FAQ: I’m a new writer: which book should I read first?

nyns black bkgnd compAh, swings and roundabouts. Knowing the characters will help you create the novel more authentically. But will the advice in the characters book make sense if you’ve never tried writing before, or if theory and craft is new to you?

Personally, I get paralysed by too much theory. So I designed the books for people who like to learn as they go.

Here’s the Nail Your Novel programme.

1 Use Nail Your Novel 1 as your chief guide. Follow its instructions, and when you’re ready to draw up characters, read the design section of the characters book (chapter 9). There are games, questionnaires and exercises to get you creating great people for your story.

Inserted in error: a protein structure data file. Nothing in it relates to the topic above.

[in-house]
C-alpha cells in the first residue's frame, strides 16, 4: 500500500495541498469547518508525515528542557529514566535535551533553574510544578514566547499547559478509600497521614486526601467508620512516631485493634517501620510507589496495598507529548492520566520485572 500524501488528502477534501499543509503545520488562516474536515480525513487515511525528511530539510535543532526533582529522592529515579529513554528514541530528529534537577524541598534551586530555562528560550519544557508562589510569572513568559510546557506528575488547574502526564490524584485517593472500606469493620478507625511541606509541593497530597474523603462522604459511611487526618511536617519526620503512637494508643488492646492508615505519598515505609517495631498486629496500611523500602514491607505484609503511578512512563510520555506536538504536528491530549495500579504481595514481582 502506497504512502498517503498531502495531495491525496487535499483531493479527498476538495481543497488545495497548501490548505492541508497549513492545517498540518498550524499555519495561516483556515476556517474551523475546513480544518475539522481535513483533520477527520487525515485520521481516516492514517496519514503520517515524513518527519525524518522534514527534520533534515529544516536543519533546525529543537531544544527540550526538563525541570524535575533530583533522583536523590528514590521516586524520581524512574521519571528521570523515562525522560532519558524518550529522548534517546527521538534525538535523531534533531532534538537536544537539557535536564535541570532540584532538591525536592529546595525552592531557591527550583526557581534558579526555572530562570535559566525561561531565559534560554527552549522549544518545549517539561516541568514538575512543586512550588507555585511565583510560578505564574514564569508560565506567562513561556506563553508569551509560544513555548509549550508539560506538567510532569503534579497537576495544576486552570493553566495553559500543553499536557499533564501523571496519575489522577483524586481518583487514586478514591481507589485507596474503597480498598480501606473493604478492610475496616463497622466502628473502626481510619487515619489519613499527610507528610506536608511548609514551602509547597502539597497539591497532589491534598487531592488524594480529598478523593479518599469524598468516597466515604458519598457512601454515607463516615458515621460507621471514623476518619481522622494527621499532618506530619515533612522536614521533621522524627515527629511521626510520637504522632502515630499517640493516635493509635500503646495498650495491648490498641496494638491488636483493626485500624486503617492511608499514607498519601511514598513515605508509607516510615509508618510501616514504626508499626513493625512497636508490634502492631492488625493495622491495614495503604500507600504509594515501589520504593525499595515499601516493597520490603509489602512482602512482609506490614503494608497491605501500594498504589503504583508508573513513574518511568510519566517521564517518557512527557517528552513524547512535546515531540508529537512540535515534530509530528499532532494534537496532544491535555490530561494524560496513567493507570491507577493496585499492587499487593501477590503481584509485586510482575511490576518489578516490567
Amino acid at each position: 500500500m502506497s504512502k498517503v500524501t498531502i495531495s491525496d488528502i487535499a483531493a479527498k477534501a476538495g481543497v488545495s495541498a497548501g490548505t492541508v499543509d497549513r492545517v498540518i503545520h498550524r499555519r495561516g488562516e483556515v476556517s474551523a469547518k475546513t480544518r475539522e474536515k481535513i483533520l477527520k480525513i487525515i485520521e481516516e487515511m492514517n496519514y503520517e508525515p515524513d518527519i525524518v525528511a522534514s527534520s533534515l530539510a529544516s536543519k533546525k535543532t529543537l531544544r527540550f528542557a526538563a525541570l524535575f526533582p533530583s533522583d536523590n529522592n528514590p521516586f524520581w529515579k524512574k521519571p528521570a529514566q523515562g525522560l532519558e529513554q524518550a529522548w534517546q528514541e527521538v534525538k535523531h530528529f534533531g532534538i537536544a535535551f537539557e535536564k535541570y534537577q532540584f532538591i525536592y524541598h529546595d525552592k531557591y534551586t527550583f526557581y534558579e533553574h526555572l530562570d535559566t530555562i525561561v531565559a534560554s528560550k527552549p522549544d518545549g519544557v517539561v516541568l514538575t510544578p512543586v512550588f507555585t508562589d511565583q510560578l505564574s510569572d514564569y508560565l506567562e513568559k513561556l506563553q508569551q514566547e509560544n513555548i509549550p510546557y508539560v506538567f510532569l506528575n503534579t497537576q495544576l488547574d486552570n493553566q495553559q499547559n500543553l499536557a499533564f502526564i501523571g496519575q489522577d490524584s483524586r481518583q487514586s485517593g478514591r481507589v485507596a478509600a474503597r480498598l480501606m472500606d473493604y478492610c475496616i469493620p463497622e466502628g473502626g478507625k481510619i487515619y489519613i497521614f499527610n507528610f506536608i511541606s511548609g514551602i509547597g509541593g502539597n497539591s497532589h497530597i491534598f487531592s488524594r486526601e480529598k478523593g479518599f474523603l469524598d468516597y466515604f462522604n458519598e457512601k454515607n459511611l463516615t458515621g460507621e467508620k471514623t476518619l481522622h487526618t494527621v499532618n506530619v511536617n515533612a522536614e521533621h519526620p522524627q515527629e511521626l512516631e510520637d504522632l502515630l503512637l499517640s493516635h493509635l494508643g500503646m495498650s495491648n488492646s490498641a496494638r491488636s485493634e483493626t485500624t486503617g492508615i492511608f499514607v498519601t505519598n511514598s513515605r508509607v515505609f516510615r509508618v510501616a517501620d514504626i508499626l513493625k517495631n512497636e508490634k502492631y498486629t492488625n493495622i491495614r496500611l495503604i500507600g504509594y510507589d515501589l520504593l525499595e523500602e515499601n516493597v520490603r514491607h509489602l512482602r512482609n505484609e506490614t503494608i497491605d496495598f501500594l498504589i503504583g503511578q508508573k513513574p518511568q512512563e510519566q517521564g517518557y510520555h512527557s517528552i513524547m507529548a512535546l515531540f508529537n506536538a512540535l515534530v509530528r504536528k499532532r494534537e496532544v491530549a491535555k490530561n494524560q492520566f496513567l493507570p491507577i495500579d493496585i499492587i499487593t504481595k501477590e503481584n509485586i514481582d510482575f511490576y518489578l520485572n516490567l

2 When you start writing and are about to introduce the characters, read chapter 10 of the characters book (novice mistakes). If you have teenage characters and villains, read those entries too.

3 Continue to follow Nail Your Novel 1. When you need to know about a point of writing craft, you’ll find a basic explanation in a Thumbnail Note. These are brief, so you can either grasp the idea and carry on, or explore further in a craft book. If they’re about characters, you’ll find them in the characters book index – so you learn on a need-to-know basis.

4 The rest of the characters book is designed as tutorials to refine your craft. It will help you self-edit after you’ve made a beat sheet (pre-revision exercise in Nail Your Novel 1), and solve problems spotted by readers, critique partners and editors. You could read it in one go to raise your awareness and insight, or dip in when you need to tackle specific problems.

Where to buy Nail Your Novel


More Nail Your Novel books are in the works. If there’s a topic you’d like me to tackle, email me
RozMorrisWriter (at) gmail (dotcom)

Want to hear when the next book is out?


  1. #1 by Greg on August 24, 2013 - 5:28 pm

    While you’re at it get a paint by numbers set too!

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